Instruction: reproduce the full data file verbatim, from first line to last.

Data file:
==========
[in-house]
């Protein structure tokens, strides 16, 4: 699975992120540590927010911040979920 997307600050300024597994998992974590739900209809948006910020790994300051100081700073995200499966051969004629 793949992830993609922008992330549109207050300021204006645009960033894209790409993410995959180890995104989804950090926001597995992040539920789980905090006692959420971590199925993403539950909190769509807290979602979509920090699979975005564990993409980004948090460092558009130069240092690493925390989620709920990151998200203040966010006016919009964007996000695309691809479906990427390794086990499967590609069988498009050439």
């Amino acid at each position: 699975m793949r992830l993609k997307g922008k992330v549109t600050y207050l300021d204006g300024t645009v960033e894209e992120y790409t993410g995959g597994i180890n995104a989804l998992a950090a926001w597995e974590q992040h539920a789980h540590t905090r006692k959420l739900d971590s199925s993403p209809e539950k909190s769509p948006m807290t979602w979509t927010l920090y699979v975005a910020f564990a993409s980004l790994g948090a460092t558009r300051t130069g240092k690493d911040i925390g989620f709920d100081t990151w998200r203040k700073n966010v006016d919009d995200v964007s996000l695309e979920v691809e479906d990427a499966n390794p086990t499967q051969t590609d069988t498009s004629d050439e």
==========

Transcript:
[in-house]
């Protein structure tokens, strides 16, 4: 699975992120540590927010911040979920 997307600050300024597994998992974590739900209809948006910020790994300051100081700073995200499966051969004629 793949992830993609922008992330549109207050300021204006645009960033894209790409993410995959180890995104989804950090926001597995992040539920789980905090006692959420971590199925993403539950909190769509807290979602979509920090699979975005564990993409980004948090460092558009130069240092690493925390989620709920990151998200203040966010006016919009964007996000695309691809479906990427390794086990499967590609069988498009050439």
């Amino acid at each position: 699975m793949r992830l993609k997307g922008k992330v549109t600050y207050l300021d204006g300024t645009v960033e894209e992120y790409t993410g995959g597994i180890n995104a989804l998992a950090a926001w597995e974590q992040h539920a789980h540590t905090r006692k959420l739900d971590s199925s993403p209809e539950k909190s769509p948006m807290t979602w979509t927010l920090y699979v975005a910020f564990a993409s980004l790994g948090a460092t558009r300051t130069g240092k690493d911040i925390g989620f709920d100081t990151w998200r203040k700073n966010v006016d919009d995200v964007s996000l695309e979920v691809e479906d990427a499966n390794p086990t499967q051969t590609d069988t498009s004629d050439e």